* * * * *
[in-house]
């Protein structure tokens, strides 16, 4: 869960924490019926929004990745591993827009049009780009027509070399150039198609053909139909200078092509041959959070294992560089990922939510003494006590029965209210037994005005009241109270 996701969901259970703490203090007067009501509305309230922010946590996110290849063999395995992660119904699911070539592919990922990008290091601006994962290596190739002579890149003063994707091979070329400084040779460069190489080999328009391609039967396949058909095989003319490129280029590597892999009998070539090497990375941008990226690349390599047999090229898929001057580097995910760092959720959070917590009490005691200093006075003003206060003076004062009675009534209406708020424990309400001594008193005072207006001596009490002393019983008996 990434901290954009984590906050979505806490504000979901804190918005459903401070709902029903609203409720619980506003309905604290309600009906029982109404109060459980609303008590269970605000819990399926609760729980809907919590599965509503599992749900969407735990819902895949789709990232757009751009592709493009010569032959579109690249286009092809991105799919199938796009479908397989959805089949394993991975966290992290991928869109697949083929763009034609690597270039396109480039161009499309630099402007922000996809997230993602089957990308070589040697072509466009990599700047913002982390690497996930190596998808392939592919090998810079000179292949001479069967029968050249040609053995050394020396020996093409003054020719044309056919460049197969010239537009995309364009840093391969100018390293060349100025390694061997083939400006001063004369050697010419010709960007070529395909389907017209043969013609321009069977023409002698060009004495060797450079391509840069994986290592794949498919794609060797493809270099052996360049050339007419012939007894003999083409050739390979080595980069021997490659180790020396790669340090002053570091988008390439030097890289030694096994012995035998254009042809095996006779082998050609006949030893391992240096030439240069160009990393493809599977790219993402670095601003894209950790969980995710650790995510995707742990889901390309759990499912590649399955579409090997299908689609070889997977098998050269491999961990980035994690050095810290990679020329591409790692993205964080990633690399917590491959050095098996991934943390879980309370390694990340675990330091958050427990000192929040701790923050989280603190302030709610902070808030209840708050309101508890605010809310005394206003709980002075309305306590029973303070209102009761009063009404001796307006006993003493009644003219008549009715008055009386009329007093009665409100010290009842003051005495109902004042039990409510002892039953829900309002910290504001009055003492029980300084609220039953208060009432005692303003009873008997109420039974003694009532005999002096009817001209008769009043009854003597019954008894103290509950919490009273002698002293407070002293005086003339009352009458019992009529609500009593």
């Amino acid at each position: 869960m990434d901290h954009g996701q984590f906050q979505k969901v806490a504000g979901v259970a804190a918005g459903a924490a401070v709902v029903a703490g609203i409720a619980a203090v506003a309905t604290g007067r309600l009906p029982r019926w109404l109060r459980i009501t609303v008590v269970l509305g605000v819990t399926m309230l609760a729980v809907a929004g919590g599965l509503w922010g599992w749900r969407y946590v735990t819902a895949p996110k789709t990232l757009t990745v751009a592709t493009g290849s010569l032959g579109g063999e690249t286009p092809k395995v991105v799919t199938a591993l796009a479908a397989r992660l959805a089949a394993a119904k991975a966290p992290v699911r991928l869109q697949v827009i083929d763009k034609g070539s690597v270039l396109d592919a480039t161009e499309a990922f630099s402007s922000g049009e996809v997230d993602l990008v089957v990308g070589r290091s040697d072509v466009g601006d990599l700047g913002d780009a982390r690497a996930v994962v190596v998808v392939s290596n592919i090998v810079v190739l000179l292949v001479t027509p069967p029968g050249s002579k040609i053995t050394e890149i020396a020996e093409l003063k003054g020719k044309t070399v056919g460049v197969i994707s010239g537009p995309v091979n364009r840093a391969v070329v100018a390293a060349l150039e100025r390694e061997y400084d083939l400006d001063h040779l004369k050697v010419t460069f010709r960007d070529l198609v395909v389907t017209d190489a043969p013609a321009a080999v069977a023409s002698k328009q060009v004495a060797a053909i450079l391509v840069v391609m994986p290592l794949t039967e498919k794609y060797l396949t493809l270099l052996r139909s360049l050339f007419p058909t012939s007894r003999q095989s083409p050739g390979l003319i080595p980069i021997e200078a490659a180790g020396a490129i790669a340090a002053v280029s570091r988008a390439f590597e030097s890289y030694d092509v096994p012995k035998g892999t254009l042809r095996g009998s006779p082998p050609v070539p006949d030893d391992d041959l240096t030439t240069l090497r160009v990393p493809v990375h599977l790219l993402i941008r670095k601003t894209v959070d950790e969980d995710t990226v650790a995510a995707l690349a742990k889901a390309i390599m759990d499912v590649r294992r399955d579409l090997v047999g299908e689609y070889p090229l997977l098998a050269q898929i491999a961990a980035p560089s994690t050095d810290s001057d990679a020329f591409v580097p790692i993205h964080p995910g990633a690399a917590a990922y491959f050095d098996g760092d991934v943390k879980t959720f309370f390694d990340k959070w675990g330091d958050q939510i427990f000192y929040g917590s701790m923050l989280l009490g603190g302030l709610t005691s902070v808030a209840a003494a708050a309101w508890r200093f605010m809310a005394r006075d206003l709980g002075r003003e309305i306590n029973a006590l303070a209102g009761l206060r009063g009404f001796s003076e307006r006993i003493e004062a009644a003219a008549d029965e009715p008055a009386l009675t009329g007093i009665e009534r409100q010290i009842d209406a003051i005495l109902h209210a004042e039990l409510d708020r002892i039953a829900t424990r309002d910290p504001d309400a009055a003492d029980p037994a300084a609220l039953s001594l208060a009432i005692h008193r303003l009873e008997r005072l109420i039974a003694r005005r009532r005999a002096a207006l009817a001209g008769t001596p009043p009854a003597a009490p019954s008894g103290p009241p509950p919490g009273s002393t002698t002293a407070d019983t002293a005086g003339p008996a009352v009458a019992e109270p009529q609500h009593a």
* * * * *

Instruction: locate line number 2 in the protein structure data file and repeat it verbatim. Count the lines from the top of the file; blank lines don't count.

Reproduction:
């Protein structure tokens, strides 16, 4: 869960924490019926929004990745591993827009049009780009027509070399150039198609053909139909200078092509041959959070294992560089990922939510003494006590029965209210037994005005009241109270 996701969901259970703490203090007067009501509305309230922010946590996110290849063999395995992660119904699911070539592919990922990008290091601006994962290596190739002579890149003063994707091979070329400084040779460069190489080999328009391609039967396949058909095989003319490129280029590597892999009998070539090497990375941008990226690349390599047999090229898929001057580097995910760092959720959070917590009490005691200093006075003003206060003076004062009675009534209406708020424990309400001594008193005072207006001596009490002393019983008996 990434901290954009984590906050979505806490504000979901804190918005459903401070709902029903609203409720619980506003309905604290309600009906029982109404109060459980609303008590269970605000819990399926609760729980809907919590599965509503599992749900969407735990819902895949789709990232757009751009592709493009010569032959579109690249286009092809991105799919199938796009479908397989959805089949394993991975966290992290991928869109697949083929763009034609690597270039396109480039161009499309630099402007922000996809997230993602089957990308070589040697072509466009990599700047913002982390690497996930190596998808392939592919090998810079000179292949001479069967029968050249040609053995050394020396020996093409003054020719044309056919460049197969010239537009995309364009840093391969100018390293060349100025390694061997083939400006001063004369050697010419010709960007070529395909389907017209043969013609321009069977023409002698060009004495060797450079391509840069994986290592794949498919794609060797493809270099052996360049050339007419012939007894003999083409050739390979080595980069021997490659180790020396790669340090002053570091988008390439030097890289030694096994012995035998254009042809095996006779082998050609006949030893391992240096030439240069160009990393493809599977790219993402670095601003894209950790969980995710650790995510995707742990889901390309759990499912590649399955579409090997299908689609070889997977098998050269491999961990980035994690050095810290990679020329591409790692993205964080990633690399917590491959050095098996991934943390879980309370390694990340675990330091958050427990000192929040701790923050989280603190302030709610902070808030209840708050309101508890605010809310005394206003709980002075309305306590029973303070209102009761009063009404001796307006006993003493009644003219008549009715008055009386009329007093009665409100010290009842003051005495109902004042039990409510002892039953829900309002910290504001009055003492029980300084609220039953208060009432005692303003009873008997109420039974003694009532005999002096009817001209008769009043009854003597019954008894103290509950919490009273002698002293407070002293005086003339009352009458019992009529609500009593």